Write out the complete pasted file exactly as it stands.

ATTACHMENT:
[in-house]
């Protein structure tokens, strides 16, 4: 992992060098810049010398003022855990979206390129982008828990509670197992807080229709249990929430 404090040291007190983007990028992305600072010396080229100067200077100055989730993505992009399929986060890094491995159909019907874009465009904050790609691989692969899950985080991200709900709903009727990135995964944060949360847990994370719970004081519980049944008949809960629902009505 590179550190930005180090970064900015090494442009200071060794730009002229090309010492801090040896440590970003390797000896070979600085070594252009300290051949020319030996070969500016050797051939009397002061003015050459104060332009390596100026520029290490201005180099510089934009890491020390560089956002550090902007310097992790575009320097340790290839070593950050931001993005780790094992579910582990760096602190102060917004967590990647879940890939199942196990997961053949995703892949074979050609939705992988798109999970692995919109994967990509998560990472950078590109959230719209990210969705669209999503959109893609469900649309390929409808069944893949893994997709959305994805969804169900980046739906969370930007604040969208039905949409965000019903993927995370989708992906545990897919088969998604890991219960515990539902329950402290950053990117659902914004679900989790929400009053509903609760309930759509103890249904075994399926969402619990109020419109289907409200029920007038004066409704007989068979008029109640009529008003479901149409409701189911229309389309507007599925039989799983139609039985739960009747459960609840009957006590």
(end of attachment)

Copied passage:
[in-house]
């Protein structure tokens, strides 16, 4: 992992060098810049010398003022855990979206390129982008828990509670197992807080229709249990929430 404090040291007190983007990028992305600072010396080229100067200077100055989730993505992009399929986060890094491995159909019907874009465009904050790609691989692969899950985080991200709900709903009727990135995964944060949360847990994370719970004081519980049944008949809960629902009505 590179550190930005180090970064900015090494442009200071060794730009002229090309010492801090040896440590970003390797000896070979600085070594252009300290051949020319030996070969500016050797051939009397002061003015050459104060332009390596100026520029290490201005180099510089934009890491020390560089956002550090902007310097992790575009320097340790290839070593950050931001993005780790094992579910582990760096602190102060917004967590990647879940890939199942196990997961053949995703892949074979050609939705992988798109999970692995919109994967990509998560990472950078590109959230719209990210969705669209999503959109893609469900649309390929409808069944893949893994997709959305994805969804169900980046739906969370930007604040969208039905949409965000019903993927995370989708992906545990897919088969998604890991219960515990539902329950402290950053990117659902914004679900989790929400009053509903609760309930759509103890249904075994399926969402619990109020419109289907409200029920007038004066409704007989068979008029109640009529008003479901149409409701189911229309389309507007599925039989799983139609039985739960009747459960609840009957006590």